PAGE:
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June 6th this year marks the 80th anniversary for drive-in movie theaters. While not as popular as they once were, some enthusiasts are setting up a big screen and projector in their backyards keeping the experience alive.

At one time there were over 4,000 drive-in theaters that existed in Canada and the United States. Currently though there are less than 380 in the United States.

The first drive-in theater was opened in Pennsauken, New Jersey by Richard M. Hollingshead Jr. Initially he experimented with a setup in his driveway a year prior. His test rig included a 1928 Kodak projector mounted on top of his car and a screen hanging between two trees in his yard. Loudspeakers were tested from behind the screen, which was the first use of that method on record. The final design however included loudspeakers mounted to towers.

Drive-ins have nostalgic feelings attached for many, which explains the increase in backyard setups. But why the decline in drive-in theaters across North America? Part of the reason had to do with Daylight Savings Time which caused an hour loss for projection time. The land that the theaters took up became much more valuable to developers and many of the land masses were eventually used for flea markets or subdivisions. Lastly, color televisions and VCRs made it more convenient and affordable to watch TV at home, as the weather and time of day made no difference. People soon missed the drive-in experience however, because as some say, "there is no movie watching experience like it."

Affordable outdoor home theater setups

I recently looked at the PRIMA Cinema Server, the IMAX Private Theatre, and Dolby Atmos for non-standard indoor viewing, but now I'd like to present an overview for an outdoor home theater setup.

When considering an outdoor setup, the first decision to take into account is if this is to be just a one time thing or an ongoing adventure. This decision is critical naturally, in determining how the theater should be setup and what equipment needs to be purchased.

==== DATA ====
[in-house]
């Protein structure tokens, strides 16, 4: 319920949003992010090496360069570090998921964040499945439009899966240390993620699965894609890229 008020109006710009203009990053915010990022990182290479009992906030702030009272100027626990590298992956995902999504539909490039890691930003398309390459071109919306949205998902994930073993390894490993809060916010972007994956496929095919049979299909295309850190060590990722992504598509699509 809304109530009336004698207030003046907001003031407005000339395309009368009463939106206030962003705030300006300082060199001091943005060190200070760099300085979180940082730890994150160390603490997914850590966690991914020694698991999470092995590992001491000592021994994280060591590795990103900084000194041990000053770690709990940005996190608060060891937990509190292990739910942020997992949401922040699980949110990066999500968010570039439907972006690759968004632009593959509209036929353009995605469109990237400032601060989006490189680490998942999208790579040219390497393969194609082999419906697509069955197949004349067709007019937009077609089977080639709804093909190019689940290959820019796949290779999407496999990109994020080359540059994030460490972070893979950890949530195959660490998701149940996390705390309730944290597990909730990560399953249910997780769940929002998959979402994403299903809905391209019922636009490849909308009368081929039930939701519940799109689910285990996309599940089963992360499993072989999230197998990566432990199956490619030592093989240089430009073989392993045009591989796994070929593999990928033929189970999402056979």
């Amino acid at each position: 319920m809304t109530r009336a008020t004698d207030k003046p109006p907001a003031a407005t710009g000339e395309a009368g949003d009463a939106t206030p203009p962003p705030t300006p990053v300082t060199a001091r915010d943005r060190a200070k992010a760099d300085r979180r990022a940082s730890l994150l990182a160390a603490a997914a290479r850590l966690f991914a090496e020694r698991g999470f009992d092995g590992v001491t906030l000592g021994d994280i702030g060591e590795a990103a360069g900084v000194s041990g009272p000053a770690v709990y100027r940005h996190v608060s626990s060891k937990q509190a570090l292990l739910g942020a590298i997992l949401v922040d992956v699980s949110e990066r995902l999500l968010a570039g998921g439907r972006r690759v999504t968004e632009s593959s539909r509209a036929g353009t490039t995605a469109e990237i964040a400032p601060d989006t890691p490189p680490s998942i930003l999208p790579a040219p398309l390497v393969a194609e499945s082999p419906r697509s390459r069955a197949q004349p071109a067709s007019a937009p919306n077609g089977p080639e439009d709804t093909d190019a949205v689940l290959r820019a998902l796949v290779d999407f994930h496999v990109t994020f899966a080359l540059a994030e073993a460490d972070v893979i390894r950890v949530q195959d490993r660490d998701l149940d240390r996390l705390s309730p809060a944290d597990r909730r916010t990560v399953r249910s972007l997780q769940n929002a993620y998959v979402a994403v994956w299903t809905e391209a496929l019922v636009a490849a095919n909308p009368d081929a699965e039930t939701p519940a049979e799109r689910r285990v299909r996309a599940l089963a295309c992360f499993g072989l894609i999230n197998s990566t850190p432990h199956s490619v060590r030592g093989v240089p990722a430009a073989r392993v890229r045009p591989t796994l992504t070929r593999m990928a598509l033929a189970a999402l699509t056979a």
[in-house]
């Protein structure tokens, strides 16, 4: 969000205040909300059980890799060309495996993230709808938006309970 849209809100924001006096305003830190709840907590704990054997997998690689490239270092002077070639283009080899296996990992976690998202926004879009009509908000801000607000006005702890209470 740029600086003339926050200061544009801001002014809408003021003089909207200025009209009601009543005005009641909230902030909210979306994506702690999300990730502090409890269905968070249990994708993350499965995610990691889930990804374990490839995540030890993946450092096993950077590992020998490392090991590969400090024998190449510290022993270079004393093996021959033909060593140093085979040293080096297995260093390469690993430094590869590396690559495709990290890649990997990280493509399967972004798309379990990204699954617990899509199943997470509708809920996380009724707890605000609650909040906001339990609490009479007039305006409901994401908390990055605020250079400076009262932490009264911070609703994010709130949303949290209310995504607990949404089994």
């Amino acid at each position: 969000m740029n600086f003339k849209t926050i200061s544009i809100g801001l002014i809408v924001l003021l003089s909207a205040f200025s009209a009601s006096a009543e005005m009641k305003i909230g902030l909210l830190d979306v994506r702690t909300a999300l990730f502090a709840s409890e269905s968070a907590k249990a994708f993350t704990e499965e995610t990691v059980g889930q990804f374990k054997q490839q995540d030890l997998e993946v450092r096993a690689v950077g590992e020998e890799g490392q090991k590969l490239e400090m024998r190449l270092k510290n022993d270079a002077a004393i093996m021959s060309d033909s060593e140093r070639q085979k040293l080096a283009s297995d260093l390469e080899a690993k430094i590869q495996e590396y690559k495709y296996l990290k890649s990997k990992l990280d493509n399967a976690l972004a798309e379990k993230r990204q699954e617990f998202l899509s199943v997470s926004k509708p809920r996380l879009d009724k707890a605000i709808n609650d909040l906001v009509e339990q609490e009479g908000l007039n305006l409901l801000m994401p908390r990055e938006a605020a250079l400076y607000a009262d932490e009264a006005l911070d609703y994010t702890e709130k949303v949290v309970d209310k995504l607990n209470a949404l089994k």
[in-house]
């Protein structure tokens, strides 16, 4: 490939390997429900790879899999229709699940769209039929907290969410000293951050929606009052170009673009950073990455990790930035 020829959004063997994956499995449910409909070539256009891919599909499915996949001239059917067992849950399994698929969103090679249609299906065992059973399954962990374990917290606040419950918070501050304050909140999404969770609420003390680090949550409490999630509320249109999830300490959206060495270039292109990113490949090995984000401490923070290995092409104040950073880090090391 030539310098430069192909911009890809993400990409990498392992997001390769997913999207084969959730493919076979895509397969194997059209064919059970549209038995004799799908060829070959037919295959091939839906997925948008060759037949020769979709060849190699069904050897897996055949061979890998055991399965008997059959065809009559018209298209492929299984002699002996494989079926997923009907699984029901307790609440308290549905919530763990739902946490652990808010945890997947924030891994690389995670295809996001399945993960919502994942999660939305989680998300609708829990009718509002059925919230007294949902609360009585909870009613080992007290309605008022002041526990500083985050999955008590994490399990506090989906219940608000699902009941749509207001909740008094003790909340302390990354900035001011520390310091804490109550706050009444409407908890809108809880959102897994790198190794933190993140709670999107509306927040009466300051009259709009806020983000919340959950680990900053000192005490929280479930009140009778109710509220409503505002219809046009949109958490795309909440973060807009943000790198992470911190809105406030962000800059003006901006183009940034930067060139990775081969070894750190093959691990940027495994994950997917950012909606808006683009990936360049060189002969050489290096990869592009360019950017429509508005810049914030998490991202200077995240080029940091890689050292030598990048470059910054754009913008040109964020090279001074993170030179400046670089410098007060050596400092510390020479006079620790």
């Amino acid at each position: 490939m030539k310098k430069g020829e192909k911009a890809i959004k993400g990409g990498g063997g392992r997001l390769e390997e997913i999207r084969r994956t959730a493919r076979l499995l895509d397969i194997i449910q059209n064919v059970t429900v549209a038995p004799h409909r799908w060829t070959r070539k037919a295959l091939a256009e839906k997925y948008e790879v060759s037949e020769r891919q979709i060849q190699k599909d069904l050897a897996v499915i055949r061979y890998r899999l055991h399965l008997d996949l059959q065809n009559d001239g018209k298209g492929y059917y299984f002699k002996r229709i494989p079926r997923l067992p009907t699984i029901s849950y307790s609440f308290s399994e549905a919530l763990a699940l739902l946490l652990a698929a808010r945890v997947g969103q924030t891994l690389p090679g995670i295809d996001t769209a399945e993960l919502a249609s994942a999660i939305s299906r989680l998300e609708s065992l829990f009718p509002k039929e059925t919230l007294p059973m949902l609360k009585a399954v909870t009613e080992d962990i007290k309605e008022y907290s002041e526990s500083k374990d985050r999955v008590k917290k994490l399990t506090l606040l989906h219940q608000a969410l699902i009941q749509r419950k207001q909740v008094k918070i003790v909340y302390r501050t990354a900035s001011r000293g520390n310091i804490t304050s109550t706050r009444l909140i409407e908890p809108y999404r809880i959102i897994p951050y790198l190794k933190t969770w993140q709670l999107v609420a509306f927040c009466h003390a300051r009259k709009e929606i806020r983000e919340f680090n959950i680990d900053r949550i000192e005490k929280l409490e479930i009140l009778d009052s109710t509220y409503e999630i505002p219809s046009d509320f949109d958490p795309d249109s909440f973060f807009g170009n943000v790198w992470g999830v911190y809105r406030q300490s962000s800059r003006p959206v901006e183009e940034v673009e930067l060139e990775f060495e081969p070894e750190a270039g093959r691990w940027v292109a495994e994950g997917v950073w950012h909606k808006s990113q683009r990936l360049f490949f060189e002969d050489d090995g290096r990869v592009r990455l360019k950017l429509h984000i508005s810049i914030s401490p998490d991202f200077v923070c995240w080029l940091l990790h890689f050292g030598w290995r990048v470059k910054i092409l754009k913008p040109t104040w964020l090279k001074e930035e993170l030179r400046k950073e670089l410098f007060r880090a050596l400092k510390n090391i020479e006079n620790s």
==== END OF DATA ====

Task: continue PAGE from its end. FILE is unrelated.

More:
Like indoor screens, outdoor screens vary in size, and in general, increase in price the larger they go. Weather proof screens are ideal but will run a little bit higher in cost, but could last a very long time when taken care of properly.

120 inch 16:9 projector screens can be purchased for as little as $140. Inflatable screens are a great investment for regular use and are becoming increasingly popular for home users. AeroPro and Airscreen are the top providers in this niche. They run around $11,000 and include amplification, and loudspeakers. They are simple to setup, often in under 3 minutes and are fire retardant and waterproof.

Make sure the accompanying projector has a high enough lumen output rating for the screen being used and you'll be good to go.

Lastly, your content source for the backyard home theater isn't limited to Blu-ray or DVD, consider Internet streaming as well.

While this isn't the same as a drive in because in most cases you won't be sitting in the car tuning the radio into a station set to pick up the audio, it does provide outdoor home theater entertainment for friends, neighbors (hopefully) and family during warm weather months. Reconsider passing out flyers and charging for the big event though, unless a license is acquired.

Check the source article for a full run down on how to setup an outdoor home theater.
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